The Two Step Process

I suggest that the ideal process for benefit advisor selection is only two steps. One, choose your advisor. Two, with the help of your advisor, select the carrier and benefits plan that provides you with the greatest value and return on your investment.

The best way to go about this selection process is through a structured evaluation of the two individual pieces. First, you want to evaluate what the advisor can bring to you.

There are several things to looks for:

  1. Follow through and accountability
  2. Quality and depth of support personnel
  3. Quality of service
  4. Ability to communicate clearly and concisely
  5. Scope of support services and solutions (e.g., technology, HR, compliance)
  6. Program design and innovation
  7. Market knowledge and relationships

Additionally, look for strategies for health risk management and total compensation, proactive approaches for controlling future costs, willingness to disclose total costs, and your company's personal rapport with the account team.

In a separate evaluation, you want to look at the carriers. They can be evaluated on a number of criteria as well.

  1. Financial strength and stability
  2. Coverage terms and conditions
  3. Provider networks
  4. Costs
  5. Customer service capabilities
  6. Available tools and resources to support employee communication, education, and engagement
  7. Knowledge of the buyer’s industry and business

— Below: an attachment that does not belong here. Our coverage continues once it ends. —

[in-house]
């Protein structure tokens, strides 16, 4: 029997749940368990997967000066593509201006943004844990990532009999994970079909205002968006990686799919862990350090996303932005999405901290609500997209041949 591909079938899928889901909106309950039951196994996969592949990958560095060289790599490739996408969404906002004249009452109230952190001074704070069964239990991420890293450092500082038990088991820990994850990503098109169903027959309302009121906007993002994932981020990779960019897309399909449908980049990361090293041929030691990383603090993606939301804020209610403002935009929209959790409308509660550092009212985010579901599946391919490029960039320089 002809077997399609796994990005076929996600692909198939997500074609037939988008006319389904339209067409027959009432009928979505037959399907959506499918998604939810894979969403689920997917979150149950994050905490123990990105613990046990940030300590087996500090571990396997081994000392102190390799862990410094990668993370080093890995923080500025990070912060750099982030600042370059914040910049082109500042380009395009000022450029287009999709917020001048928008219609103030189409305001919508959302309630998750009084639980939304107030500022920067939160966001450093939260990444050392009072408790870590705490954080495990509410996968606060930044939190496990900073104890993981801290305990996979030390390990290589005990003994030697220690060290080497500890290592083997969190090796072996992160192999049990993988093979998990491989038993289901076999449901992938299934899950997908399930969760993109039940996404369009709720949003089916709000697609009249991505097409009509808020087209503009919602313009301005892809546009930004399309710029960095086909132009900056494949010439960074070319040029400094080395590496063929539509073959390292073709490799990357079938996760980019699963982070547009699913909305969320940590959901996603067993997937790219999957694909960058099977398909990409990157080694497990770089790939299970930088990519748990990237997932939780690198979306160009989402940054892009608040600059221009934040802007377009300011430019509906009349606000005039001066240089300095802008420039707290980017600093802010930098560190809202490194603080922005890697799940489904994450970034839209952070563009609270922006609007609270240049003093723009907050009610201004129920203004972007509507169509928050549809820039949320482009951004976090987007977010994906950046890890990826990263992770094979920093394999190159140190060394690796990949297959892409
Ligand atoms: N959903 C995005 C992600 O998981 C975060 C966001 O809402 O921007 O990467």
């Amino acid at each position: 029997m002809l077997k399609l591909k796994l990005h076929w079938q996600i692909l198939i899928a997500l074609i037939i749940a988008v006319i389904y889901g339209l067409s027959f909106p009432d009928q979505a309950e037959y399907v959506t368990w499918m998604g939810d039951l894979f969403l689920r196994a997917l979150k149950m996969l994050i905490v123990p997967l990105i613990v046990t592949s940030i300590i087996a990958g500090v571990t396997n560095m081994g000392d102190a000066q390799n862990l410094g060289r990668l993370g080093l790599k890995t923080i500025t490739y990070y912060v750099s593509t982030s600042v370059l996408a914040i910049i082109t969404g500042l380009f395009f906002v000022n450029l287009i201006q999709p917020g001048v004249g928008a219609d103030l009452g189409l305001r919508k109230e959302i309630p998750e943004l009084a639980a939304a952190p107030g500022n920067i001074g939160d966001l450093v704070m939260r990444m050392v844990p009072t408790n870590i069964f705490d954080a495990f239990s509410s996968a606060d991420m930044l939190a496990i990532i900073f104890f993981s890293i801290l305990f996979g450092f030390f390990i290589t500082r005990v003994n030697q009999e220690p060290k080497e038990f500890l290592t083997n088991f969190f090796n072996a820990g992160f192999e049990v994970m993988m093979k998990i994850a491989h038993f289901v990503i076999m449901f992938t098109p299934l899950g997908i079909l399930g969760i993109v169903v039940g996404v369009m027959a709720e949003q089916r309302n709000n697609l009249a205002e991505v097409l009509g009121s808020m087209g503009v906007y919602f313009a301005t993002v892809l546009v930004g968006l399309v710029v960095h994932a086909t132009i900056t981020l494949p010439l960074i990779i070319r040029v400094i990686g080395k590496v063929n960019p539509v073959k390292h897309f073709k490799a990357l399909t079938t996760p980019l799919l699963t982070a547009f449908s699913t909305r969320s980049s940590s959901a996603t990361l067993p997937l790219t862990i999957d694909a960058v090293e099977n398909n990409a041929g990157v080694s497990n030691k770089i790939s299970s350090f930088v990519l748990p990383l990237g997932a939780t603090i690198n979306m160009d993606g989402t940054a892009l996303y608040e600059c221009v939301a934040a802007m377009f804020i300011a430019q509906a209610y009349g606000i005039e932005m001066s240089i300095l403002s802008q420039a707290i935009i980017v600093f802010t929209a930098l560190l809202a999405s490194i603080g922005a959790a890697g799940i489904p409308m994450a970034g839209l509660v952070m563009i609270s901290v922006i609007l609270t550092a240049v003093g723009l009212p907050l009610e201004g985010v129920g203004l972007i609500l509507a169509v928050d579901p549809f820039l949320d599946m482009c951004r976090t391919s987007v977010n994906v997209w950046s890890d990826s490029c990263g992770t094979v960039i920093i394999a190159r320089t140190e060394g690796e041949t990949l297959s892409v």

Top 5 Questions About The “Cadillac” Tax

Courtesy of UBA Benefits 

The excise tax on high cost plans (also referred to as the Cadillac tax and the 4980I tax) is scheduled to take effect in 2018. To date, regulations have not been issued, so many of the details about how the tax will operate are unclear. (The regulatory agencies are responsible for interpreting the law, adding needed details, and reconciling any parts of the law that may be inconsistent.) Based upon how the law itself is written, this is what is known and expected.

1. How much is the tax?

The tax is 40% of the cost of health coverage that exceeds a threshold.

2. What is the threshold?

For 2018 the base threshold is $10,200 per year ($850 per month) for self-only coverage and $27,500 per year ($2,291.67 per month) for all other levels of coverage. Plans that cover “qualified retirees” or which primarily cover those in a “high-risk profession” are allowed an additional $1,650 per year for single coverage in 2018 and $3,450 per year for all other levels of coverage.